FIG. 3 schematically shOWS the position of the flywheels when the cutter moves to the right indicating the resultant force vector diagram appropriate thereto; and

FIG. 4 schematically shows the position of the flywheels when the cutter moves to the left indicating the resultant force vector diagram appropriate thereto.

It has now been found, in accordance with the present invention, that a mineral cutter such as a coal cutter may now be provided with a built-in vibration generator in order to cause the cutter as a whole, or its tool carrier only, to execute vibrations at an acute angle to the floor and parallel to the coal seam. The drive for the vibration generator may be supplied by an endless chain whose length passes through the entire working area or mine and whose drum drives are located in the galleries. The cutter may however additionally or alternatively be provided with an independent electric motor or hydraulic motor to drive the vibration generator. When so driven, the vibrations are, in accordance with the present invention as appreciated from the drawing, caused by two flywheels rotating in opposite directions and having an eccentric centre of gravity.

In order to ensure, even with a counter-rotating movement, that the resultant of the recoil forces of both flywheels should run upwards at an angle, at least one of the flywheels is, according to the invention, thus capable of rotating freely about its shaft between stops. The play, i.e. the freedom of rotational movement which is defined by the stops, is of such magnitude that on changing over the direction of rotation the position of the flywheels relative to one another changes in such a way that even on changing the direction of rotation a vibration which now runs upwards at an angle in the new direction is produced.

Instead of only arranging one of the flywheels so as to have a limited freedom of rotation about its shaft, both flywheels may have limited freedom of rotation about their shafts. Since the two shafts in any case counterrotate, this results in every case in a phase displacement between the two unbalanced flywheels as is necessary in accordance with the present invention.

In an advantageous further development of the instant invention, the motor provided with a horizontal axis of rotation may be arranged between the shafts carrying the flywheels, e.g. transverse to the longitudinal working direction. For this, the axis of the motor can be coupled to one shaft carrying a flywheel by means of a chain and to the other shaft carrying a flywheel by means of a gear drive which reverses the direction of rotation. This embodiment is firstly very stable and appropriate and second- 1y produces the above-mentioned tipping and nodding motions of the cutter which assist the winning of the mineral.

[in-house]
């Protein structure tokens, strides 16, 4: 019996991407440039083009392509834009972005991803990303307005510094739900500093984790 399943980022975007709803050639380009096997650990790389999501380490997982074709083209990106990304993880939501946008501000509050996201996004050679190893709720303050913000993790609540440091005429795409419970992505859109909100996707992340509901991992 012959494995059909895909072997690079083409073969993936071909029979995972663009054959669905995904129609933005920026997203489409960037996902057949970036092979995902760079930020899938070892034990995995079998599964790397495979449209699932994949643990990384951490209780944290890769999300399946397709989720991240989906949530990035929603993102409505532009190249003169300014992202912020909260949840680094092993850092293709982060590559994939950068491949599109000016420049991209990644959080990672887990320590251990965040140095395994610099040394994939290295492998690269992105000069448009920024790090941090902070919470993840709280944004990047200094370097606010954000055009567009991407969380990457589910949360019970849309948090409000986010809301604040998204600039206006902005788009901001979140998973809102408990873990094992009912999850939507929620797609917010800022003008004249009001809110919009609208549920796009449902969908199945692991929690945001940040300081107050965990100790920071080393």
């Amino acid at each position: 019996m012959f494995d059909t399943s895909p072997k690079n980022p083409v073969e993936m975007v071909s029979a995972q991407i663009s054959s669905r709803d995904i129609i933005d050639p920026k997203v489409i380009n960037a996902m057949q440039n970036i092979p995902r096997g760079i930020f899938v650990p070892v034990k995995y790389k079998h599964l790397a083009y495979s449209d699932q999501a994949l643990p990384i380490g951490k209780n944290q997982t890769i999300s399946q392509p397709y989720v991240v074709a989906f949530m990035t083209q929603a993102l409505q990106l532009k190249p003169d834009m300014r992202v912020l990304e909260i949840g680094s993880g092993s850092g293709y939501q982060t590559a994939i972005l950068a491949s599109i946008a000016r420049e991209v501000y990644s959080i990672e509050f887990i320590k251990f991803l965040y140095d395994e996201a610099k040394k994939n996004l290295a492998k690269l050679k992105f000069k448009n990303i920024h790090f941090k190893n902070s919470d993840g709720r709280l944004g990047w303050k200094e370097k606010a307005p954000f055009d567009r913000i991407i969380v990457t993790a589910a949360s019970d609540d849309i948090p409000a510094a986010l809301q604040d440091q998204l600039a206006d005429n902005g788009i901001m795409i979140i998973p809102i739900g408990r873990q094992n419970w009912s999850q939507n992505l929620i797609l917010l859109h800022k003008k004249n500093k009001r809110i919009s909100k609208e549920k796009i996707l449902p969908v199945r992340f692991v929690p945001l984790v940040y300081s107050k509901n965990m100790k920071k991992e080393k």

The drive energy may however alternatively be transmitted to the shafts carrying the unbalanced flywheels in any other desired manner, provided it is arranged that the shafts always counter-rotate and run at the same speed of revolution.

It is advantageous to mount elastic elements below the cutter body, which exhibit increased friction relative to the floor. This largely absorbs the recoil of the cutter so that the motor output is predominantly uilized usefully for detaching the coal from the seam.

According to a further feature of the present invention, easy accessibility of the various moving parts or devices and a resistant construction of the coal cutter results from bearing the drive and the shafts carrying the flywheels in a cutter body constructed in the manner of a frame; the openings of such a frame cutter body can be closed off by removable cover plates.

One illustrative and non-limiting embodiment in accordanw with the instant invention is described below wih reference to the accompanying drawing.

Referring to the drawing and especially FIGS. 1 and 2, the cutter body 1 is constructed as a frame which is connected with the chisel carriers 2 and 20, arranged for operatively engaging the mine face 33 (see FIG. 2), to give a robust, durable and resistant unit. The cutter body 1 is tightly closed at its rear face and front face by removable rear and front cover plates 3 and 4, respectively. Nevertheless the constructional parts arranged within cutter body 1 are easily accessible for servicing and, where necessary, for replacement. A top cover plate 5 closes cutter body 1 at its top face.

The stator 6 of an electric motor (6, 7, 8) or other suitable drive means is arranged in the frame-shaped cutter body 1 with its axis extending transversely of the longitudinal axis of cutter body 1. The rotor 7 with the shaft 8 is rotatable within stator 6, i.e. in bearings 9 and 10 of the interior housing of cutter body 1. While the bearing 9 is directly supported in the cutter body 1, bearing 10 is arranged in an opening of the detachable intermediate cover plate 11 mounted in the interior housing of cutter body 1 under rear plate 3. Having these different bearing arrangements facilitates assembly, as the artisan will appreciate.